ONE GREAT TRUST
Which Will Be Controlled by the People Is the End
To Which Our Business Interests Must Come, Says Herbert N. Casson — An Interesting Lecture.
The few people who gathered at the Odd Fellow’s hall last evening to listen to the social problems discussed from socialistic point of view by Herbert N. Casson were well paid for their time and trouble. Mr. Casson comes from the “Ruskin Colony” in Tennessee, a colony which is run upon the co-operative plan and in which every man earns his own living. His theories are there put into practice and he believes it to be the model way of living.
As a lecturer he is a success. Logical, terse and epigramatic, his words carry force with them. He kept his audience almost spellbound for nearly two hours, while he expounded his teachings. He prefaced his remarks by saying that thought along was mighty. The man who thinks is a power; he who does not is a machine. He said in part:
“America is at one the wonder and disappointment of the world; the wonder, in that in the short space of 120 years it has achieved a richness of civilization whose enjoyments are limitless; a disappointment, in that these same enjoyments are already captured by a few.
“The influences of Europe are already being felt and the abuses which our forefathers left behind when they started in the Mayflower have followed in a Cunarder. America was once the laborer’s paradise; it is now a Paradise Lost, but let us hope, under a different system, it shall be Paradise Regained.
Greenland, with its frozen, almost untillable land, is without a pauper and almost without a criminal. The lazy, indolent inhabitant of the South Sea islands never works and is never hungry. But we, who occupy the grand middle position, with labor-saving machinery and all the civilization, cannot feed our poor and have hundreds who are suffering for want of protection against the cold blasts of winter tonight. In the preparations for civilization labor and capital were on a proper basis; now capital is in the ascendancy and labor suffers.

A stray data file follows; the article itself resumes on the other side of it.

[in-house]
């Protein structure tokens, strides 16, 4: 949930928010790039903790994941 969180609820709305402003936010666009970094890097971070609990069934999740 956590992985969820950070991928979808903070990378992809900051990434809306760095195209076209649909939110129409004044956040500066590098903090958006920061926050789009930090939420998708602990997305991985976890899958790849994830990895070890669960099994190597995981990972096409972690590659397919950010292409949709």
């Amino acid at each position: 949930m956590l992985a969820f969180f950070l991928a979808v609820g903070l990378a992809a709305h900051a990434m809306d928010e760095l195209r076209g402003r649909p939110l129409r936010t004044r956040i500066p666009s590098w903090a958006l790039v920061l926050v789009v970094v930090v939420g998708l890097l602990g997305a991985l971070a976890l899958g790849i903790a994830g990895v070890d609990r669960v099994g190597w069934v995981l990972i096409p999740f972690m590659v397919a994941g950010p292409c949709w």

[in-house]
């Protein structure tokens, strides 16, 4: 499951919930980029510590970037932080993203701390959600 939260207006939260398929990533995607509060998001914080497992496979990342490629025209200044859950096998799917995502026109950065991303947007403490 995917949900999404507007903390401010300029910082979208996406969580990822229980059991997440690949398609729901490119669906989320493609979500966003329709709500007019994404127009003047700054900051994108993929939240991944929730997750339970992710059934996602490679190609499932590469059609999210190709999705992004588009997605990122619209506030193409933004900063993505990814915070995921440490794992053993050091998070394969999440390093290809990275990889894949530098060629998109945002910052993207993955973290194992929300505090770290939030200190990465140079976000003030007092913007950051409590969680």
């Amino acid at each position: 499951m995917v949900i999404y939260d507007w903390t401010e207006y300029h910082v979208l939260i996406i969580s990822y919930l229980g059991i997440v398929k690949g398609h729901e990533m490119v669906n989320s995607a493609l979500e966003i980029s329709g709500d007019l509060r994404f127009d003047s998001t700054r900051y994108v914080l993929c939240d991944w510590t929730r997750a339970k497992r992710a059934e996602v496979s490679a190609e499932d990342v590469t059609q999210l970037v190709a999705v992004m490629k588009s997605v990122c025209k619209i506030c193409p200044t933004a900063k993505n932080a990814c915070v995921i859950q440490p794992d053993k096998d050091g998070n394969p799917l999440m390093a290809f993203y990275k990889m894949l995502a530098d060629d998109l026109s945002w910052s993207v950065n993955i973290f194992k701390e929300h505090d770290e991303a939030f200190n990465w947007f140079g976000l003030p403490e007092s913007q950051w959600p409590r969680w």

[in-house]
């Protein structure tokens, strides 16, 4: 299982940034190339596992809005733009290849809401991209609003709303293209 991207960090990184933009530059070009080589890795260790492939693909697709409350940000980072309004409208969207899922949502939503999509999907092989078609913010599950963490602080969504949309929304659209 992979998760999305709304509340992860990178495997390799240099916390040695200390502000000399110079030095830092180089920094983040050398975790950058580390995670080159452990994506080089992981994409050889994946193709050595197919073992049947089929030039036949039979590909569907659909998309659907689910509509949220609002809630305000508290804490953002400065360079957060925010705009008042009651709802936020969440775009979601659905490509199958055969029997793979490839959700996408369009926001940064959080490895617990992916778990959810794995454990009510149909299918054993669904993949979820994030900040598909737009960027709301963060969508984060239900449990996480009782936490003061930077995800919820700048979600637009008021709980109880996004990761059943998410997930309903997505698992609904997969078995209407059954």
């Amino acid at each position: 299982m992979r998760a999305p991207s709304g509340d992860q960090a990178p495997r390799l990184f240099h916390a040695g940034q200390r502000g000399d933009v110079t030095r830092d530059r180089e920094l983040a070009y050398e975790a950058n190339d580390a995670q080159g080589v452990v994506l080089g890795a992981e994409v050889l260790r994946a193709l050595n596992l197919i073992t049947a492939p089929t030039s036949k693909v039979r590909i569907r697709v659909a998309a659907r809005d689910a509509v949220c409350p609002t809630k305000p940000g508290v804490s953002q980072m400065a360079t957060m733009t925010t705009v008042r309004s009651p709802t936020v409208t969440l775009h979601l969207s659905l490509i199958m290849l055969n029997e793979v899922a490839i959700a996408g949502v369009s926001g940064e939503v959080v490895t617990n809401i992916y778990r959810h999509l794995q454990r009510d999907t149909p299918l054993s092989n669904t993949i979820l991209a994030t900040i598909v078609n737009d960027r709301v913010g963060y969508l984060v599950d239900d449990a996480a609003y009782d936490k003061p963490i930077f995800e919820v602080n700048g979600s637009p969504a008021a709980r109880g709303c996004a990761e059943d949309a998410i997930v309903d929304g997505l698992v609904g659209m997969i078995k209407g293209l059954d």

“It was labor who said ‘let there be cities; let there be railroads; let there be telegraphs;’ and these comforts sprang into existence. But in their enjoyment labor has no share. The relation between production and distribution is inequitable. What ails us is that we have no proper conception as to what should be owned in private and what should be owned by the public. Everything that belongs to the individual comfort should be owned by the individual. What is of public use and for the enjoyment of all, such as railroads, telegraphs and lighting plants, should be owned by the public.
“It is not a fight between the rich and the poor, for the capitalists are as dissatisfied as the laborer. It is a contest to do away with classes altogether and to get into the natural conditions of life. What appears to be our greatest sign of danger is in reality our greatest sign of hope. The trust is the only professional way of doing business; all else is amateur. And the trusts will continue until there is a trust of trusts, when the public will step in and take possession, legally and without force.”
He claimed as a maxim that whatever people got together they owned together. His remarks were illustrated by events of every-day life, which made his remarks exceedingly interesting.
After the lecture, Mr. Casson gave the following information concerning the Ruskin colony, which is located in Tennessee, 57 miles west of Nashville, six miles from any railroad. There are 300 members of the colony and they have 1,800 acres of land. They have no officers, no public officials, have no use for law, issue their own money, have no church, have farms, some factories, and raise all they have to eat and only pay money for clothing and utensils needed. In conclusion Mr. Casson said they published a paper called the Coming Nation, for which he solicited subscriptions.